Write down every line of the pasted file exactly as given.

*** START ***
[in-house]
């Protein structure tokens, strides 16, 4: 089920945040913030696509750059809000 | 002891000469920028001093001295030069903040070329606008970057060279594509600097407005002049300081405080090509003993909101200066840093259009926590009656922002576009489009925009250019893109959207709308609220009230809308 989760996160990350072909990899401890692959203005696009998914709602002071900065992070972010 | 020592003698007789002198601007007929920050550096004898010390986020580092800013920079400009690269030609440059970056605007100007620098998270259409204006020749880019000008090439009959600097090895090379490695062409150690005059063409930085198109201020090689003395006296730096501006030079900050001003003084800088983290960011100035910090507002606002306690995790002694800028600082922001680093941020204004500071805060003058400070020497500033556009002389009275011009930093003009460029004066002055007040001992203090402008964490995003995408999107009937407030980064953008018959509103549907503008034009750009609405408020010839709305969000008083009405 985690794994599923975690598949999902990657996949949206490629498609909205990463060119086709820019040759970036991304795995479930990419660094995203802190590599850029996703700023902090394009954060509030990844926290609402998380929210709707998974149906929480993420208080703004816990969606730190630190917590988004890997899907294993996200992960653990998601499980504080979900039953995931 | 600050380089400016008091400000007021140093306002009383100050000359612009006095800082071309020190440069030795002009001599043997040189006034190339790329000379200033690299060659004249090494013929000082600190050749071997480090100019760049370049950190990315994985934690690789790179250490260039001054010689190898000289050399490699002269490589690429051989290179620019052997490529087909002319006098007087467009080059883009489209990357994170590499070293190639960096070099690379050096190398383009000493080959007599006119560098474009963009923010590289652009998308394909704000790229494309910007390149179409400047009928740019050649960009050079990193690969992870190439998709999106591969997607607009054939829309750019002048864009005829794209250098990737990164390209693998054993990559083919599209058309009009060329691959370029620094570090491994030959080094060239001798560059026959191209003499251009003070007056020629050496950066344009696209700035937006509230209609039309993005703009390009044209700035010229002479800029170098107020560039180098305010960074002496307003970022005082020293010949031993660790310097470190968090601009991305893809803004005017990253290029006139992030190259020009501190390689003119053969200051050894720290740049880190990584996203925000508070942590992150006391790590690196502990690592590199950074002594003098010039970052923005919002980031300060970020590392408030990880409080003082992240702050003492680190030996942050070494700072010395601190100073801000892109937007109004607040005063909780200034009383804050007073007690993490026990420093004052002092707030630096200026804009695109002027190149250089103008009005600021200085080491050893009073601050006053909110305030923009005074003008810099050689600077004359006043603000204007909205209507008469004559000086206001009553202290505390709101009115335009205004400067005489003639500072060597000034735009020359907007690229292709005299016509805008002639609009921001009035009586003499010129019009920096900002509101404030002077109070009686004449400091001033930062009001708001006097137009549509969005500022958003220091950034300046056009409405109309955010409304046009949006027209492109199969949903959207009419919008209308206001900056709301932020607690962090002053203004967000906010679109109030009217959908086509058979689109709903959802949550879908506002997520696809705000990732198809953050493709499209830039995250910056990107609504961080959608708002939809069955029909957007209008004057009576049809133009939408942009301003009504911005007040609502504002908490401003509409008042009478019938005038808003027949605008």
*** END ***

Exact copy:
[in-house]
């Protein structure tokens, strides 16, 4: 089920945040913030696509750059809000 | 002891000469920028001093001295030069903040070329606008970057060279594509600097407005002049300081405080090509003993909101200066840093259009926590009656922002576009489009925009250019893109959207709308609220009230809308 989760996160990350072909990899401890692959203005696009998914709602002071900065992070972010 | 020592003698007789002198601007007929920050550096004898010390986020580092800013920079400009690269030609440059970056605007100007620098998270259409204006020749880019000008090439009959600097090895090379490695062409150690005059063409930085198109201020090689003395006296730096501006030079900050001003003084800088983290960011100035910090507002606002306690995790002694800028600082922001680093941020204004500071805060003058400070020497500033556009002389009275011009930093003009460029004066002055007040001992203090402008964490995003995408999107009937407030980064953008018959509103549907503008034009750009609405408020010839709305969000008083009405 985690794994599923975690598949999902990657996949949206490629498609909205990463060119086709820019040759970036991304795995479930990419660094995203802190590599850029996703700023902090394009954060509030990844926290609402998380929210709707998974149906929480993420208080703004816990969606730190630190917590988004890997899907294993996200992960653990998601499980504080979900039953995931 | 600050380089400016008091400000007021140093306002009383100050000359612009006095800082071309020190440069030795002009001599043997040189006034190339790329000379200033690299060659004249090494013929000082600190050749071997480090100019760049370049950190990315994985934690690789790179250490260039001054010689190898000289050399490699002269490589690429051989290179620019052997490529087909002319006098007087467009080059883009489209990357994170590499070293190639960096070099690379050096190398383009000493080959007599006119560098474009963009923010590289652009998308394909704000790229494309910007390149179409400047009928740019050649960009050079990193690969992870190439998709999106591969997607607009054939829309750019002048864009005829794209250098990737990164390209693998054993990559083919599209058309009009060329691959370029620094570090491994030959080094060239001798560059026959191209003499251009003070007056020629050496950066344009696209700035937006509230209609039309993005703009390009044209700035010229002479800029170098107020560039180098305010960074002496307003970022005082020293010949031993660790310097470190968090601009991305893809803004005017990253290029006139992030190259020009501190390689003119053969200051050894720290740049880190990584996203925000508070942590992150006391790590690196502990690592590199950074002594003098010039970052923005919002980031300060970020590392408030990880409080003082992240702050003492680190030996942050070494700072010395601190100073801000892109937007109004607040005063909780200034009383804050007073007690993490026990420093004052002092707030630096200026804009695109002027190149250089103008009005600021200085080491050893009073601050006053909110305030923009005074003008810099050689600077004359006043603000204007909205209507008469004559000086206001009553202290505390709101009115335009205004400067005489003639500072060597000034735009020359907007690229292709005299016509805008002639609009921001009035009586003499010129019009920096900002509101404030002077109070009686004449400091001033930062009001708001006097137009549509969005500022958003220091950034300046056009409405109309955010409304046009949006027209492109199969949903959207009419919008209308206001900056709301932020607690962090002053203004967000906010679109109030009217959908086509058979689109709903959802949550879908506002997520696809705000990732198809953050493709499209830039995250910056990107609504961080959608708002939809069955029909957007209008004057009576049809133009939408942009301003009504911005007040609502504002908490401003509409008042009478019938005038808003027949605008």